Comprehensive city-county policy plan set for council vote


ALBUQUERQUE, N.M. (KRQE) – It’s a tall order, affecting every Albuquerque resident. The updated Albuquerque Bernalillo Comprehensive Plan, or the ABC to Z Project, covers policies for each neighborhood across the city.

The Albuquerque City Council is set to vote on it, Monday, but it may have trouble getting passed.

“A tremendous amount of work has been put into this,” said Albuquerque City Councilor, Ken Sanchez.

At 586 pages, it’s a massive manual with equally daunting scope.

“The policy document to help decision makers and neighborhoods and business owners when we’re planning for growth and development for the next 20 or 30 years,” explained Albuquerque Planning Department’s, Russell Brito.

Guiding development while protecting existing properties. That’s the goal for the Albuquerque Bernalillo Comprehensive Plan.

“This updated, comprehensive plan builds on past planning efforts and tries to better coordinate land use and transportation,” said Brito.

Right now, each Albuquerque community has their own plan. City officials say, by combining and coordinating them all, many of these narrow policies will apply city-wide.

“They’re not lost, they’re not forgotten, they’re not afterthoughts,” Brito said.

One of the most significant, proposed changes is altering development area designations.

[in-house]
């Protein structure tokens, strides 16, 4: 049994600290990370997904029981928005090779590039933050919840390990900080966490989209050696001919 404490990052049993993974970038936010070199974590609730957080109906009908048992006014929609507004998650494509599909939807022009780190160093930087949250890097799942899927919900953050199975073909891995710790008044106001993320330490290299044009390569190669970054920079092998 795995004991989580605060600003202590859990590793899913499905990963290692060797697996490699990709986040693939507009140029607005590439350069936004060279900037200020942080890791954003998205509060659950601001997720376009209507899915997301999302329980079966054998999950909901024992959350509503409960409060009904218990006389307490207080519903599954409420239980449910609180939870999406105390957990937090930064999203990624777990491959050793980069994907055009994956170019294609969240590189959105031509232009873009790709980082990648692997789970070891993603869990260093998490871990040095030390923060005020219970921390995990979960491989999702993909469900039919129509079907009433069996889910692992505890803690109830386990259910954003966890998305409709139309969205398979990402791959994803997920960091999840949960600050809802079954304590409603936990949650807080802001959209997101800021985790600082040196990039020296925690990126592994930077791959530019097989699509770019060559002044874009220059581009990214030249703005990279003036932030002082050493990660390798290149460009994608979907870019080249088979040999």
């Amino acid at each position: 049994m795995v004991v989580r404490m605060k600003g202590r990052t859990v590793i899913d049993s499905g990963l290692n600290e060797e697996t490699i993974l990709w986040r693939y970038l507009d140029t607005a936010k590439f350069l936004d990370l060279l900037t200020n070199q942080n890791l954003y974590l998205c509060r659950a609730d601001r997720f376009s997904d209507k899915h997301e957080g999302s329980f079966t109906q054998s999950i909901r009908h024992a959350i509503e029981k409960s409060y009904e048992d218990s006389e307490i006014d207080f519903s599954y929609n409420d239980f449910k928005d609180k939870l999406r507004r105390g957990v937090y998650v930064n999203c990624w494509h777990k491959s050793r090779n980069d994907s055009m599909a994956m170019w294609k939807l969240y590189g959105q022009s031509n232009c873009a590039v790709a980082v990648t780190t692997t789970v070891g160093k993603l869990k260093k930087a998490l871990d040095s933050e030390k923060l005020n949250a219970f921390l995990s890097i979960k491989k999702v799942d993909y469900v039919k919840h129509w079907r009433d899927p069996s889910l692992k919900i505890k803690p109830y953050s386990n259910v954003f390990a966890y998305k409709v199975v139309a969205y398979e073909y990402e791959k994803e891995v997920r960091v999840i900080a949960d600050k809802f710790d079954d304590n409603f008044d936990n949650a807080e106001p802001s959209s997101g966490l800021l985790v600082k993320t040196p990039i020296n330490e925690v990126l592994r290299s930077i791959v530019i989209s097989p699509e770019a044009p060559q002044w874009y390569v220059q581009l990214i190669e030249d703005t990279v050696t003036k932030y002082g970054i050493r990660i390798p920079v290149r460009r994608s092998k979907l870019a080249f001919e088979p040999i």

Currently, the city is divided into areas of semi-urban, developing urban and established urban.

Brito says these were written in the 1980’s when the city was still growing.

“When you look at the city now, we’re mostly built out, and those existing development area designations mean less,” Brito explained.

“So we’re proposing to changing development areas to areas of change and areas of consistency. Areas of consistency are intended to protect single family neighborhoods, parks and open space from adverse effects of new development or redevelopment. And areas of change are intended to signal to property owners, businesses and developers where growth is expected and where it can be accommodated.”

Brito explained where there are areas of change next to areas of consistency, those areas of change should have transitions and buffers as they get closer to areas of consistency, like single-family neighborhoods.

“There still needs to be some more work,” said City Councilor Ken Sanchez.

Sanchez says the document is not done. He says he is not convinced the appropriate protections are in place for existing communities.

“People are saying it’s not perfect. We always strive for perfection and we should try to make this right,” Sanchez said. “The sector plans have withstood the test of time so, I want to make sure, if we adopt this document, this document can also withstand the test of time.”

Sanchez plans to propose additional amendments and, according to the city’s website, so are a number of other councilors.

Despite the details, representatives with the city’s planning department are confident.

“Stronger policies, hopefully, will improve quality of life for the entire city and county,” Brito said.

Monday’s meeting is set for 5 p.m. in Council Chambers. Though public comment is closed, you can still weigh in with your councilor.

You can find the full draft here. Brito recommends readers start with chapter three.